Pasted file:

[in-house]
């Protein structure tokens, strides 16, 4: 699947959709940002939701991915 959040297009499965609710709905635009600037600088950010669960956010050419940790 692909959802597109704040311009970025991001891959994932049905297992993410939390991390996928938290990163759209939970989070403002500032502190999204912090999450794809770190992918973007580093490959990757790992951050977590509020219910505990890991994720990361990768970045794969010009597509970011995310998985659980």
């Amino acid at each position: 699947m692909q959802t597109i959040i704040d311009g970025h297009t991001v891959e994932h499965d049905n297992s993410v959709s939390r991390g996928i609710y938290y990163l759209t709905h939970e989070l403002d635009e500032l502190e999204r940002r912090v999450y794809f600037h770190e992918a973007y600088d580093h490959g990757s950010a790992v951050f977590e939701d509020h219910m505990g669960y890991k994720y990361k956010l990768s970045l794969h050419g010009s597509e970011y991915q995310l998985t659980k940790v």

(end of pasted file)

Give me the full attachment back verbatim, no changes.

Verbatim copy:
[in-house]
């Protein structure tokens, strides 16, 4: 699947959709940002939701991915 959040297009499965609710709905635009600037600088950010669960956010050419940790 692909959802597109704040311009970025991001891959994932049905297992993410939390991390996928938290990163759209939970989070403002500032502190999204912090999450794809770190992918973007580093490959990757790992951050977590509020219910505990890991994720990361990768970045794969010009597509970011995310998985659980």
């Amino acid at each position: 699947m692909q959802t597109i959040i704040d311009g970025h297009t991001v891959e994932h499965d049905n297992s993410v959709s939390r991390g996928i609710y938290y990163l759209t709905h939970e989070l403002d635009e500032l502190e999204r940002r912090v999450y794809f600037h770190e992918a973007y600088d580093h490959g990757s950010a790992v951050f977590e939701d509020h219910m505990g669960y890991k994720y990361k956010l990768s970045l794969h050419g010009s597509e970011y991915q995310l998985t659980k940790v």